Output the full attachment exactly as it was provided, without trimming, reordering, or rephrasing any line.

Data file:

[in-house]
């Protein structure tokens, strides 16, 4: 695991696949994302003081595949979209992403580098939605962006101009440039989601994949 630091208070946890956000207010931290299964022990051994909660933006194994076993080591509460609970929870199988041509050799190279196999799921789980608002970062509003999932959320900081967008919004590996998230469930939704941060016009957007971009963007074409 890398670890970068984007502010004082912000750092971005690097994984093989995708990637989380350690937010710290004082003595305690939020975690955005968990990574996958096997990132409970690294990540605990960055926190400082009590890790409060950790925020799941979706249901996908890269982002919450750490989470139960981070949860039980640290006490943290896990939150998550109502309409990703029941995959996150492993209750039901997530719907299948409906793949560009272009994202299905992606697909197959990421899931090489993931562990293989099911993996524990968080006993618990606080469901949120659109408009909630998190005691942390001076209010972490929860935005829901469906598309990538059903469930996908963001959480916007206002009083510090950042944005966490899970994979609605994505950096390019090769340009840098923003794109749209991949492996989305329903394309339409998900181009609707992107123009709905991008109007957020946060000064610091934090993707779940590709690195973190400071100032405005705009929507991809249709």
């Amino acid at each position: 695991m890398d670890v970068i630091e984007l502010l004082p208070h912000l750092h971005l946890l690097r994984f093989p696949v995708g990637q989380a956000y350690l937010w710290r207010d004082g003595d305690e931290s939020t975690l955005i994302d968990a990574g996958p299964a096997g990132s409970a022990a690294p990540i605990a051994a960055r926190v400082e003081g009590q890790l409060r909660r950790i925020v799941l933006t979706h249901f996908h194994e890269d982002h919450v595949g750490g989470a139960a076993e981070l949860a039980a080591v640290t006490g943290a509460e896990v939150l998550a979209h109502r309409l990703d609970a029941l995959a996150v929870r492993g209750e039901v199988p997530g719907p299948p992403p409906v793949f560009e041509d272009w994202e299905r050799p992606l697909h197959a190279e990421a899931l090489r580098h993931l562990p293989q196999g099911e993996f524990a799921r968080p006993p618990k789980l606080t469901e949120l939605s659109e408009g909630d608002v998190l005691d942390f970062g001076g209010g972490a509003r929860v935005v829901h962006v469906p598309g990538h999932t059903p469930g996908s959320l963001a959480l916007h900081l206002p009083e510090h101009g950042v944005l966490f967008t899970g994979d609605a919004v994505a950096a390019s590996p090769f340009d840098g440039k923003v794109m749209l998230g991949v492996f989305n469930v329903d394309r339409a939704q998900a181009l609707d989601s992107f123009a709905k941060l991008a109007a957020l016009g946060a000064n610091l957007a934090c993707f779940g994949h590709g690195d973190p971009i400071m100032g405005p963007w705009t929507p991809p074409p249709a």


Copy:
[in-house]
């Protein structure tokens, strides 16, 4: 695991696949994302003081595949979209992403580098939605962006101009440039989601994949 630091208070946890956000207010931290299964022990051994909660933006194994076993080591509460609970929870199988041509050799190279196999799921789980608002970062509003999932959320900081967008919004590996998230469930939704941060016009957007971009963007074409 890398670890970068984007502010004082912000750092971005690097994984093989995708990637989380350690937010710290004082003595305690939020975690955005968990990574996958096997990132409970690294990540605990960055926190400082009590890790409060950790925020799941979706249901996908890269982002919450750490989470139960981070949860039980640290006490943290896990939150998550109502309409990703029941995959996150492993209750039901997530719907299948409906793949560009272009994202299905992606697909197959990421899931090489993931562990293989099911993996524990968080006993618990606080469901949120659109408009909630998190005691942390001076209010972490929860935005829901469906598309990538059903469930996908963001959480916007206002009083510090950042944005966490899970994979609605994505950096390019090769340009840098923003794109749209991949492996989305329903394309339409998900181009609707992107123009709905991008109007957020946060000064610091934090993707779940590709690195973190400071100032405005705009929507991809249709």
């Amino acid at each position: 695991m890398d670890v970068i630091e984007l502010l004082p208070h912000l750092h971005l946890l690097r994984f093989p696949v995708g990637q989380a956000y350690l937010w710290r207010d004082g003595d305690e931290s939020t975690l955005i994302d968990a990574g996958p299964a096997g990132s409970a022990a690294p990540i605990a051994a960055r926190v400082e003081g009590q890790l409060r909660r950790i925020v799941l933006t979706h249901f996908h194994e890269d982002h919450v595949g750490g989470a139960a076993e981070l949860a039980a080591v640290t006490g943290a509460e896990v939150l998550a979209h109502r309409l990703d609970a029941l995959a996150v929870r492993g209750e039901v199988p997530g719907p299948p992403p409906v793949f560009e041509d272009w994202e299905r050799p992606l697909h197959a190279e990421a899931l090489r580098h993931l562990p293989q196999g099911e993996f524990a799921r968080p006993p618990k789980l606080t469901e949120l939605s659109e408009g909630d608002v998190l005691d942390f970062g001076g209010g972490a509003r929860v935005v829901h962006v469906p598309g990538h999932t059903p469930g996908s959320l963001a959480l916007h900081l206002p009083e510090h101009g950042v944005l966490f967008t899970g994979d609605a919004v994505a950096a390019s590996p090769f340009d840098g440039k923003v794109m749209l998230g991949v492996f989305n469930v329903d394309r339409a939704q998900a181009l609707d989601s992107f123009a709905k941060l991008a109007a957020l016009g946060a000064n610091l957007a934090c993707f779940g994949h590709g690195d973190p971009i400071m100032g405005p963007w705009t929507p991809p074409p249709a």